The conaction attribute

Darwin Information Typing Architecture (DITA) Version 1.3 Part 3: All-Inclusive Edition

version
1.3
author
OASIS DITA Technical Committee

The conaction attribute allows users to push content from one topic into another. It causes the conref attribute to work in reverse, so that the content is pushed from the current topic into another, rather than pulled from another topic into the current one. Allowable values for conaction are: pushafter, pushbefore, pushreplace, mark, and -dita-use-conref-target.

Note: In the descriptions below, the word target always refers to the element referenced by a conref attribute.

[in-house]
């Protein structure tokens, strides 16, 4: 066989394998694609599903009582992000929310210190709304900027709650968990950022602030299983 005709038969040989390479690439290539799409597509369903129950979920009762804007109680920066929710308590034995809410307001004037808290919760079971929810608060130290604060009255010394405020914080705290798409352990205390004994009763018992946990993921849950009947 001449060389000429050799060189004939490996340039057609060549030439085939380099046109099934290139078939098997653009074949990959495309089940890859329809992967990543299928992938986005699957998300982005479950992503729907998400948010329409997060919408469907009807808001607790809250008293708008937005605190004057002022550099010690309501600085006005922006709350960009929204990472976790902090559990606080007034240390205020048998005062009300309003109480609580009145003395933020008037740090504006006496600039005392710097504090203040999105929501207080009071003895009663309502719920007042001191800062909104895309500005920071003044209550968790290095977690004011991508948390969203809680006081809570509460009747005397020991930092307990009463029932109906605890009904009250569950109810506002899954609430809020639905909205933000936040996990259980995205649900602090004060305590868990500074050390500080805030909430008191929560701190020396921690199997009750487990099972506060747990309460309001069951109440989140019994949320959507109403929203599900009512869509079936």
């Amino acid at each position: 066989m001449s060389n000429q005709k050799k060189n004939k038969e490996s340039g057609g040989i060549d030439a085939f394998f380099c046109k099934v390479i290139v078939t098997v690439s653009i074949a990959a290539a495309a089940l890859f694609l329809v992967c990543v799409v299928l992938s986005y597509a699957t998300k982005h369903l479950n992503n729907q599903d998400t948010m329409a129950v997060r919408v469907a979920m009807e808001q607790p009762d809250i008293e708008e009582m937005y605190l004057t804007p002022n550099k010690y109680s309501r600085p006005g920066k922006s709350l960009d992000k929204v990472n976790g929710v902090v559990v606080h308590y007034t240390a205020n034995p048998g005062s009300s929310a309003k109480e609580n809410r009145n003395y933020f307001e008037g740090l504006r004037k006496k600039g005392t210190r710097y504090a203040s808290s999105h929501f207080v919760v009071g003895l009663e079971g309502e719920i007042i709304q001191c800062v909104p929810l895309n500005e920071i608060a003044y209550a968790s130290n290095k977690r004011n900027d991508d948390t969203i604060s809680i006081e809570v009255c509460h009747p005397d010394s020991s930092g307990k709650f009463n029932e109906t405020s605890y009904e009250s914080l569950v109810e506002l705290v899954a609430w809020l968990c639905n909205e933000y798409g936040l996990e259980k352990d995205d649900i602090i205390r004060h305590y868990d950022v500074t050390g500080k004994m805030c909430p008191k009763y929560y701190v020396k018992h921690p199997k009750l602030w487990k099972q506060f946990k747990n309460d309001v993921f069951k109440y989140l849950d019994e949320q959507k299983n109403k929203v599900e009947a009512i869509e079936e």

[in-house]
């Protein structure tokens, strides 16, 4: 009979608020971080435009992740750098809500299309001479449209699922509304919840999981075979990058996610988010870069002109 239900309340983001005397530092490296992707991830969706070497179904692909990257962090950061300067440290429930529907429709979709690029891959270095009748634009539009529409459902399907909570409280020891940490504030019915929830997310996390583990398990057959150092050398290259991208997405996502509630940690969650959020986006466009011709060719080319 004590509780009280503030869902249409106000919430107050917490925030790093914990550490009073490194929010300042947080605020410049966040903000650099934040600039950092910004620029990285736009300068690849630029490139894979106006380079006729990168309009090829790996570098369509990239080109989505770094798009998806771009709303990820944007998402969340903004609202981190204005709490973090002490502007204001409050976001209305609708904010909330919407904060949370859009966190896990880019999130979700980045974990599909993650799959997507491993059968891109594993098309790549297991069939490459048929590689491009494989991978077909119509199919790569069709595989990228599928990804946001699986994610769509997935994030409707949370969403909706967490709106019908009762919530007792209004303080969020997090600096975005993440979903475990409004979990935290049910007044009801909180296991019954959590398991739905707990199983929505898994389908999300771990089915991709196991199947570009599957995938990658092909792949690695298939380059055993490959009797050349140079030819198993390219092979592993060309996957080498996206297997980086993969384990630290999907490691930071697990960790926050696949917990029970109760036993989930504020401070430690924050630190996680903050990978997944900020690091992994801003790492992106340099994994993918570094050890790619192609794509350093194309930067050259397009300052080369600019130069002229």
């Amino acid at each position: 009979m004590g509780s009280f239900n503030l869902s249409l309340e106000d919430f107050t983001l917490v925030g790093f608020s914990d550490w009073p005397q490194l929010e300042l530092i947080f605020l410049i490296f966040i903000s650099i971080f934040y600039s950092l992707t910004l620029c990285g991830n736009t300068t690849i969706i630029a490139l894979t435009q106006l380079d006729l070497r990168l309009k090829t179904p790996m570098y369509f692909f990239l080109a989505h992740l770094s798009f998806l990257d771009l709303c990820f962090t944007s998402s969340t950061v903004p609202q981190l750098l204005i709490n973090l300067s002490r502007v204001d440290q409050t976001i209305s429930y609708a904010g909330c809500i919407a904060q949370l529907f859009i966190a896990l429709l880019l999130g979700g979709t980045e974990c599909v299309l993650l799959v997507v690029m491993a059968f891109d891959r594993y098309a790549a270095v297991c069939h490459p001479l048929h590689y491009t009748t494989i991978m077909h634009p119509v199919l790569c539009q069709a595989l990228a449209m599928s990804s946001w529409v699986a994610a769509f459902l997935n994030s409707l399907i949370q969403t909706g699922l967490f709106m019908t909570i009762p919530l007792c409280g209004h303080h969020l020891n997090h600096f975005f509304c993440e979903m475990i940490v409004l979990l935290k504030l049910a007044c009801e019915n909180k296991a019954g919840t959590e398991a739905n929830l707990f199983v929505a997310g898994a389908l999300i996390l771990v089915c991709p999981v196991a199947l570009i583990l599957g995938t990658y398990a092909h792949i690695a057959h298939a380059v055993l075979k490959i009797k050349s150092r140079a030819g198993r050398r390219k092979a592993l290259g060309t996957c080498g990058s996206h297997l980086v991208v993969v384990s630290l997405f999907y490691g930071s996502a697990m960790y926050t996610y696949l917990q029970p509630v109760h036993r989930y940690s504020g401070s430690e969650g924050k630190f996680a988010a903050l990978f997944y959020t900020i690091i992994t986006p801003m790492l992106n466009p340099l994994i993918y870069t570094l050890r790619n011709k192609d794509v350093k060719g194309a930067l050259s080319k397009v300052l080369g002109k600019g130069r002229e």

There are three possible functions using the conaction attribute: replacing an element, pushing content before an element, and pushing content after an element. The conaction attribute always declares the desired function while the conref attribute provides the target of the reference using the standard conref syntax.

In each case, an element pushed using conref must be of the same type as, or more specialized than, its target. If the pushed element is more specialized than the target, then it should be generalized when the conref is resolved. This ensures that the content will be valid in the target topic.

  • It is valid to push using conref when the two elements involved are of the same type. For example, a step element can use the conref push feature with another step as the target of the conref.
  • The target element can be more general than the source. For example, it is legal to push a step element to replace a general list item (li); the step element should be generalized back to a list item during the process.